On November 15, 2013, USCIS issued a new policy memorandum outlining procedures for “Parole In Place,” granting certain benefits to spouses, parents and children of certain military personnel.
This is good news. It’s a recognition that worrying about immigration status of family members is severe enough a condition to warrant a very sparingly used benefit.
You can read the full memo here.
We’ve boiled it down; here is what you need to know:
What Is “Parole In Place” (PIP)?
- Parole in place is an immigration benefit that makes your entry into the United States lawful, without having to leave the United States, even if you entered the United States without inspection.
- If you are granted “Parole In Place,” you will be “paroled” into the United States. This is not the same as being admitted with a visa, but it does allow, under some circumstances, for you to apply for permanent residence. Usually this means because you are married to a US citizen, but there are other times it may apply.
- While you are “paroled in place” you will not be deported.
- PIP is granted in one-year increments, so every year you would have to renew it if granted.
- There is no age limit or physical presence requirement to apply for PIP.
Who Can Apply For PIP?
You must have a parent, spouse, or child who is serving, or has served in:
- US Army
- US Navy
- US Marine Corps
- US Air Force
- US Coast Guard
- Selected Reserve of the Ready Reserve
Remember, either someone currently serving or a veteran of one the above-named units.
How Do I Apply?
Submit Form I-131 (without a filing fee) to your local USCIS Office, with two color photographs, proof of your identity, relationship with the qualifying relative, and proof of your qualifying relative’s current or former service in the US Armed Forces or Selected Reserve. You should also submit proof of any positive or countervailing equities, such as absence of a criminal record.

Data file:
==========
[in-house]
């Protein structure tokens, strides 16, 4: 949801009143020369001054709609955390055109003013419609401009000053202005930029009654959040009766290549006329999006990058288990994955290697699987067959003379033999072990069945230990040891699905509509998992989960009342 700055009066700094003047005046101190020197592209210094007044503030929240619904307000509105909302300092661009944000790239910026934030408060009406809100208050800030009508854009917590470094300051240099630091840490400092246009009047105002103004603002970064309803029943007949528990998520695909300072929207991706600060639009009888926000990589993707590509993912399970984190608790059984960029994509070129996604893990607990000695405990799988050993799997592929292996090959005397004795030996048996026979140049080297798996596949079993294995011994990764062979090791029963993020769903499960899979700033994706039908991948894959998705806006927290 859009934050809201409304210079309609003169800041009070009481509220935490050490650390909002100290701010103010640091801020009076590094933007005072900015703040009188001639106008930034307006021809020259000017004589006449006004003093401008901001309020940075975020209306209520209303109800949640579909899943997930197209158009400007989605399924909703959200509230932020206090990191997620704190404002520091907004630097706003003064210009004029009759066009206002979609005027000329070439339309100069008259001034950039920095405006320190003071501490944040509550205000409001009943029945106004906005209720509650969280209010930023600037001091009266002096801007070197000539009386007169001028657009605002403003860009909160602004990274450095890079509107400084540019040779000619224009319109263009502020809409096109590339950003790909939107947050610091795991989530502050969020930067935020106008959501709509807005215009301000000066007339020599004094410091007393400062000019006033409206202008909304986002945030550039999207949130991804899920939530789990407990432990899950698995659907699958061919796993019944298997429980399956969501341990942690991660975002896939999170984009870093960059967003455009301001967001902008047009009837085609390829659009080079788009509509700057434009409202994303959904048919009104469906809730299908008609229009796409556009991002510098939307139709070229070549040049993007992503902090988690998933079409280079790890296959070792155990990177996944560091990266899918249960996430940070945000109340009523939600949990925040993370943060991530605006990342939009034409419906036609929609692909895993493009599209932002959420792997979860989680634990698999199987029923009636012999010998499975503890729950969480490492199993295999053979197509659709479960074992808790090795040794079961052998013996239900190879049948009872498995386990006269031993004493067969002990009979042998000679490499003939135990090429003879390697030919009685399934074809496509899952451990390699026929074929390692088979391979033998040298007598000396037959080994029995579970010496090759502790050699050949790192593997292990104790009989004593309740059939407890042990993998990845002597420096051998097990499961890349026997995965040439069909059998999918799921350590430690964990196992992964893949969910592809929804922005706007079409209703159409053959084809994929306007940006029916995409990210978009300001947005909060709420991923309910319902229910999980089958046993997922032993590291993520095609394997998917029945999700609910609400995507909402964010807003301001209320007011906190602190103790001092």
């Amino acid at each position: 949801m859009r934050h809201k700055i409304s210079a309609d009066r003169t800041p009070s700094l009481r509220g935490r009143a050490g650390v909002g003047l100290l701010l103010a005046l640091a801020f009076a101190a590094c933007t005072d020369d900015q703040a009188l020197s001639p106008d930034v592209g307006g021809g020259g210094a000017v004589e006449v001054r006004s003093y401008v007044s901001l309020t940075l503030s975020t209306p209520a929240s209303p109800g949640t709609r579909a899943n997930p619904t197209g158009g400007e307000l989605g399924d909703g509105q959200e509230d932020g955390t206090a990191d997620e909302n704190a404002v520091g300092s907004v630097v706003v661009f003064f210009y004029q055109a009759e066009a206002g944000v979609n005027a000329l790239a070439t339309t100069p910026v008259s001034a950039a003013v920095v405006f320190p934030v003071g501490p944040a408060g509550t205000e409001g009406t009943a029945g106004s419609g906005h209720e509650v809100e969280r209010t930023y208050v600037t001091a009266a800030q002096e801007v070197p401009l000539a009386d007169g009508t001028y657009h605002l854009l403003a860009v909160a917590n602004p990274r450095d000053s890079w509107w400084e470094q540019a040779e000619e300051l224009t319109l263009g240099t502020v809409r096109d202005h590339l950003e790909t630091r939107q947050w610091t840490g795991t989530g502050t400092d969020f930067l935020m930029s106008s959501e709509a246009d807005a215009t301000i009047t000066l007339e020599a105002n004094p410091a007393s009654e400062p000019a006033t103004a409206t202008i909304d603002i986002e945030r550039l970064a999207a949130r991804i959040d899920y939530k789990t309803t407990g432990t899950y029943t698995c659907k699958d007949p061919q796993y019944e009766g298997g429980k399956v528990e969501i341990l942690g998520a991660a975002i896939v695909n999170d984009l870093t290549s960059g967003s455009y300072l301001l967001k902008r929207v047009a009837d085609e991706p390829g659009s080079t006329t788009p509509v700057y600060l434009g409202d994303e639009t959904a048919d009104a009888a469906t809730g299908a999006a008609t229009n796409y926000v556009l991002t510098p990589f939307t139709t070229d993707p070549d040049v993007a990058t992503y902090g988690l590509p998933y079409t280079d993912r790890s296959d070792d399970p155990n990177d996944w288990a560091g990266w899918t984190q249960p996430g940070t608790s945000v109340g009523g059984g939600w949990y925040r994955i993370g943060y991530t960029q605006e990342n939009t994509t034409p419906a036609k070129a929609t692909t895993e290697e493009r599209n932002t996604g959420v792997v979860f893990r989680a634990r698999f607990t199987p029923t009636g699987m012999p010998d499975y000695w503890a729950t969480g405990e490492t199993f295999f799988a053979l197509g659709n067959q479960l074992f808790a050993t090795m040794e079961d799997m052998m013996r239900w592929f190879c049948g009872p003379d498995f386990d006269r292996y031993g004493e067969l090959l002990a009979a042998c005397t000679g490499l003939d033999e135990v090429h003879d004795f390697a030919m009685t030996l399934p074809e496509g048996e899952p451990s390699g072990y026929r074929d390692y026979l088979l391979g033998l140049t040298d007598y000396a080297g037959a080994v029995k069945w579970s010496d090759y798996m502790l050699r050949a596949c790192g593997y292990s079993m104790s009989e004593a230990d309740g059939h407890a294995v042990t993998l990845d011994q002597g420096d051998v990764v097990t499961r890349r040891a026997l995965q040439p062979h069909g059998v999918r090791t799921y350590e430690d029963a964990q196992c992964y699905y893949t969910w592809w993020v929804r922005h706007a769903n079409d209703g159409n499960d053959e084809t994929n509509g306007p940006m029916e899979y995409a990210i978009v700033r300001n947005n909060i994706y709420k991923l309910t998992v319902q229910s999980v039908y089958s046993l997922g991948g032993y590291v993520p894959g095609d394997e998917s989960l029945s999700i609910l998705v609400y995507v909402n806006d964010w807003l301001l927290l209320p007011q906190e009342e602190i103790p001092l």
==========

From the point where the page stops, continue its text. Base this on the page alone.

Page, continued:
My Spouse (Or Parent Or Child) Is Out Of Status; Can I Enlist In The Army To Help Them?
So far, it appears the answer to this question is yes, but there is no way to tell how USCIS might view this. It is important to remember that PIP is discretionary. If USCIS says no, there is no way to appeal the decision. And the memo does not contain any provisions about not sharing information provided with ICE, which may inadvertently put your loved one on ICE’s radar. (When deferred action, or DACA, came out, there were assurances made by USCIS that information collected by DACA applicants would not be used to initiate removal proceedings.)
Also – some military branches such as the Navy and the Marine Corps – do not allow new applicants who have dependents (spouses and children) who are out of status. Whether these requirements can be amended for PIP purposes is something we will have to wait and see.
We are able to direct prospective applicants and will be using PIP as a viable means of immigration relief for people who otherwise might not have any options. If you have a relative who served in the US Armed Forces, or yourself served and have a parent, spouse or child out of status, contact us by completing the form below to see if we can help. You might want to join our LawFeed, to stay on top of updates as they come out.